Like many classic folk ballads, the authorship of “The House of the Rising Sun” is uncertain. Musicologists say that it is based on the tradition of broadside ballads such as the Unfortunate Rake of the 18th century and that English emigrants took the song to America where it was adapted to its later New Orleans setting. Alan Price of The Animals has even claimed that the song was originally a sixteenth-century English folk song about a Soho brothel.
The oldest known existing recording is by Appalachian artists Clarence “Tom” Ashley (with Gwen Foster) who recorded it for Vocalion Records in 1934. Ashley said he had learned it from his grandfather, Enoch Ashley.
An interview with Eric Burdon revealed that he first heard the song in a club in Newcastle, England, where it was sung by a Northumbrian folk singer called Johnny Handle. The Animals were on tour with Chuck Berry and chose it because they wanted something distinctive to sing. This interview denies assertions that the inspiration for their arrangement came from Bob Dylan. The band enjoyed a huge hit with the song, much to Dylan’s chagrin when his version was referred to as a cover—the irony of which was not lost on Van Ronk, who said the whole issue was a “tempest in a teapot”, and that Dylan stopped playing the song after The Animals’ hit because fans accused Dylan of plagiarism. Dylan has said he first heard The Animals’ version on his car radio and “jumped out of his car seat” because he liked it so much.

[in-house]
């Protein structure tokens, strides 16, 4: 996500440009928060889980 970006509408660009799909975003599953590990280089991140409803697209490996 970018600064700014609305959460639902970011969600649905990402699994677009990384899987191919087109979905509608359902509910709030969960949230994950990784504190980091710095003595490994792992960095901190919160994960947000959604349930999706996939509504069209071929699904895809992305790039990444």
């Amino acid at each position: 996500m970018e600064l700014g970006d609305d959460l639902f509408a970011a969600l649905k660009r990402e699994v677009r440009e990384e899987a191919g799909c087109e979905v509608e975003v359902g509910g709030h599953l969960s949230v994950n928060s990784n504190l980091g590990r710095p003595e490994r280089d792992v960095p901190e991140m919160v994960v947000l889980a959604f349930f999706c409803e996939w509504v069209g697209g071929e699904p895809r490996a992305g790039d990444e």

Dave Marsh described The Animals’ take on “The House of the Rising Sun” as “the first folk-rock hit”, sounding “as if they’d connected the ancient tune to a live wire”, while writer Ralph McLean of the BBC agreed that “it was arguably the first folk rock tune”, calling it “a revolutionary single” after which “the face of modern music was changed forever.” Dave Van Ronk claims that this version was based on his arrangement of the song.
The Animals’ version transposes the narrative of the song from the point of view of a woman led into a life of degradation, to that of a male, whose father was now a gambler and drunkard, as opposed to the sweetheart in earlier versions.
Various places in New Orleans, Louisiana have been proposed as the inspiration for the song, with varying plausibility. The phrase “House of the Rising Sun” is often understood as a euphemism for a brothel, but it is not known whether or not the house described in the lyrics was an actual or fictitious place. One theory speculated the song is about a daughter who killed her father, an alcoholic gambler who had beaten his wife. Therefore, the House of the Rising Sun may be a jail-house, from which one would be the first person to see the sun rise (an idea supported by the lyric mentioning “a ball and chain,” though that phrase has been used as slang to describe marital relationships for at least as long as the song has been in print). Because the song was often sung by women, another theory is that the House of the Rising Sun was where prostitutes were detained while they were treated for syphilis. Since cures with mercury were ineffective, going back was very unlikely.